Kali Linux 2019.4 Hacking OS Comes With An Undercover Mode

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Kali Linux 2019.4 Release

The Debian-based Linux distribution Kali Linux is getting its final update for this year. Kali Linux 2019.4 is available for download for penetration testers and ethical hackers.

The latest version of Kali Linux comes with a lot of interesting features such as a new desktop environment, a new theme, and the longed-for undercover mode that enables pen-testers to hide assessments at public places.

Keep up with me as I discuss all the major changes in Kali Linux 2019.4 —

A whole new desktop environment

With the new version, Kali has made a shift from the GNOME desktop environment to a new theme running on lightweight Xfce desktop environment.

Kali Linux has been running the GNOME desktop environment for quite some time. While it is a full-fledged desktop environment, it has become problematic for a number of Kali users since “these features come with overhead, often overhead that is not useful for a distribution like Kali,” writes Offensive Security in the blog post.

Other than that, the team behind Kali Linux believes that it was time to give a “fresh, new, and modern” look to the Linux software.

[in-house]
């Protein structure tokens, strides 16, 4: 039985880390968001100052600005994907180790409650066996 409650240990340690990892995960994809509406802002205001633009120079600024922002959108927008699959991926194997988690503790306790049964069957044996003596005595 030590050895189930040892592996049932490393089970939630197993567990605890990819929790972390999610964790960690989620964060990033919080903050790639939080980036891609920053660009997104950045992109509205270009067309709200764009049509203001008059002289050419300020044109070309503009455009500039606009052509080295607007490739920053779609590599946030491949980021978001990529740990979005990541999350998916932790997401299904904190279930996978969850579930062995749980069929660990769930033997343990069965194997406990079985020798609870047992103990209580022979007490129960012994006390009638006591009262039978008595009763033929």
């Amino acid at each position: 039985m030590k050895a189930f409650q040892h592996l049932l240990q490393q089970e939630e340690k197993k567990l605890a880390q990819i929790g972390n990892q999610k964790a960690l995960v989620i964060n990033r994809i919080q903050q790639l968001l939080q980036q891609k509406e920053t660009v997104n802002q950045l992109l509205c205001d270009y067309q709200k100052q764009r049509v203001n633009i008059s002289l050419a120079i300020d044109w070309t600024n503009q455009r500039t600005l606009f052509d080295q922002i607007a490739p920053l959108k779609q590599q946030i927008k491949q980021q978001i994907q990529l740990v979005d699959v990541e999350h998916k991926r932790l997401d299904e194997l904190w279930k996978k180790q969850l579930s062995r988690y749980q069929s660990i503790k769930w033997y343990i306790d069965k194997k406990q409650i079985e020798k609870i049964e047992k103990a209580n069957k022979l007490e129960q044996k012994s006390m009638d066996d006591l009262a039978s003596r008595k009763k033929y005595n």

Undercover Mode in Kali Linux

Undercover mode Kali Linux 2019.4

The most interesting feature of the Kali 2019.4 appears to be the new undercover mode that enables pentester’s to disguise themselves when working in a public place.

Essentially, the team has developed a script that changes the Kali theme to look like a default Windows installation. “That way, you can work a bit more incognito.”

Other new features

The new Kali Linux version comes with Microsoft’s PowerShell, allowing users to execute PowerShell scripts directly on Kali.

Other than that, there is a new feature called “NetHunter Kex” that enables users to access Kali desktop from your phone using an HDMI output along with Bluetooth keyboard and mouse.

“What we did was attach a USB-C hub to our OnePlus7. This gave us HDMI and Ethernet access… With this, we were able to do an entire PWK module from the phone,” the blog post writes

Also Read: How To Disable (And Enable) Chrome’s Default Ad Blocker?
Charanjeet Singh

Charanjeet Singh

Charanjeet owns an iPhone but his love for Android customization lives on. If you ever ask him to choose between an iPhone, Pixel or Xiaomi; better if you don't.

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